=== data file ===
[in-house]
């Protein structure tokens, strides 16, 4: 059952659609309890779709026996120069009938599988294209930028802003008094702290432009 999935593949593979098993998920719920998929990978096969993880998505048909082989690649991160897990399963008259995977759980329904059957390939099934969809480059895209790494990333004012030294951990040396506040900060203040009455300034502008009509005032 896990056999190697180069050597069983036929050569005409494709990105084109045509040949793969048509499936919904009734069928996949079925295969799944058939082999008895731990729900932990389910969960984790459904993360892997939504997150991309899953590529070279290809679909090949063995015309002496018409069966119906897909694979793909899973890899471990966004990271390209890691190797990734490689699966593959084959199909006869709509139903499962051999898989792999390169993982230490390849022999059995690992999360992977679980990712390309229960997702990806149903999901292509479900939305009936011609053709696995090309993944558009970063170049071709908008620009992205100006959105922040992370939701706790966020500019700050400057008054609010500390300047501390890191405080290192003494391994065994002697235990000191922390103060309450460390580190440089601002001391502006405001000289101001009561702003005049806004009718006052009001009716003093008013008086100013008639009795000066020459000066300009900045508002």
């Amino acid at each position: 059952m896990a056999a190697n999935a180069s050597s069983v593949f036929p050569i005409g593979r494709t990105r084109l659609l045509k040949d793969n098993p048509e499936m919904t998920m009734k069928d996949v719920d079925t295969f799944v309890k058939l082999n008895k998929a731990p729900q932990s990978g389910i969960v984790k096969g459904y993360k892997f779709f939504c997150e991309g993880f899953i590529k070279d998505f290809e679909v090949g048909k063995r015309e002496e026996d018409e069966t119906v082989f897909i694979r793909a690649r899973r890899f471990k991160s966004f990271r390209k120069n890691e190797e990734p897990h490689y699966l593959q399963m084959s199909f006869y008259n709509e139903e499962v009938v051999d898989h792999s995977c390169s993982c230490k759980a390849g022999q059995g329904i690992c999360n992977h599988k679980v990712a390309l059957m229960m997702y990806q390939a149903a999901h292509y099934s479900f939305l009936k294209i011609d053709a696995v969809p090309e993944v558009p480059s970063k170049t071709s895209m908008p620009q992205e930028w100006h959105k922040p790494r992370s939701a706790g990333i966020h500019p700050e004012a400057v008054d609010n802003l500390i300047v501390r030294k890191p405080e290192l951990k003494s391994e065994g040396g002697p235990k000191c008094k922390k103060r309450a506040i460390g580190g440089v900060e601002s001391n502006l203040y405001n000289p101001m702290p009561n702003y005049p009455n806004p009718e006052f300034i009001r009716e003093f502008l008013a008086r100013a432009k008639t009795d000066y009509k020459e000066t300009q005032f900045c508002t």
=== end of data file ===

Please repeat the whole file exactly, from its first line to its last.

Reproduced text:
[in-house]
């Protein structure tokens, strides 16, 4: 059952659609309890779709026996120069009938599988294209930028802003008094702290432009 999935593949593979098993998920719920998929990978096969993880998505048909082989690649991160897990399963008259995977759980329904059957390939099934969809480059895209790494990333004012030294951990040396506040900060203040009455300034502008009509005032 896990056999190697180069050597069983036929050569005409494709990105084109045509040949793969048509499936919904009734069928996949079925295969799944058939082999008895731990729900932990389910969960984790459904993360892997939504997150991309899953590529070279290809679909090949063995015309002496018409069966119906897909694979793909899973890899471990966004990271390209890691190797990734490689699966593959084959199909006869709509139903499962051999898989792999390169993982230490390849022999059995690992999360992977679980990712390309229960997702990806149903999901292509479900939305009936011609053709696995090309993944558009970063170049071709908008620009992205100006959105922040992370939701706790966020500019700050400057008054609010500390300047501390890191405080290192003494391994065994002697235990000191922390103060309450460390580190440089601002001391502006405001000289101001009561702003005049806004009718006052009001009716003093008013008086100013008639009795000066020459000066300009900045508002």
């Amino acid at each position: 059952m896990a056999a190697n999935a180069s050597s069983v593949f036929p050569i005409g593979r494709t990105r084109l659609l045509k040949d793969n098993p048509e499936m919904t998920m009734k069928d996949v719920d079925t295969f799944v309890k058939l082999n008895k998929a731990p729900q932990s990978g389910i969960v984790k096969g459904y993360k892997f779709f939504c997150e991309g993880f899953i590529k070279d998505f290809e679909v090949g048909k063995r015309e002496e026996d018409e069966t119906v082989f897909i694979r793909a690649r899973r890899f471990k991160s966004f990271r390209k120069n890691e190797e990734p897990h490689y699966l593959q399963m084959s199909f006869y008259n709509e139903e499962v009938v051999d898989h792999s995977c390169s993982c230490k759980a390849g022999q059995g329904i690992c999360n992977h599988k679980v990712a390309l059957m229960m997702y990806q390939a149903a999901h292509y099934s479900f939305l009936k294209i011609d053709a696995v969809p090309e993944v558009p480059s970063k170049t071709s895209m908008p620009q992205e930028w100006h959105k922040p790494r992370s939701a706790g990333i966020h500019p700050e004012a400057v008054d609010n802003l500390i300047v501390r030294k890191p405080e290192l951990k003494s391994e065994g040396g002697p235990k000191c008094k922390k103060r309450a506040i460390g580190g440089v900060e601002s001391n502006l203040y405001n000289p101001m702290p009561n702003y005049p009455n806004p009718e006052f300034i009001r009716e003093f502008l008013a008086r100013a432009k008639t009795d000066y009509k020459e000066t300009q005032f900045c508002t």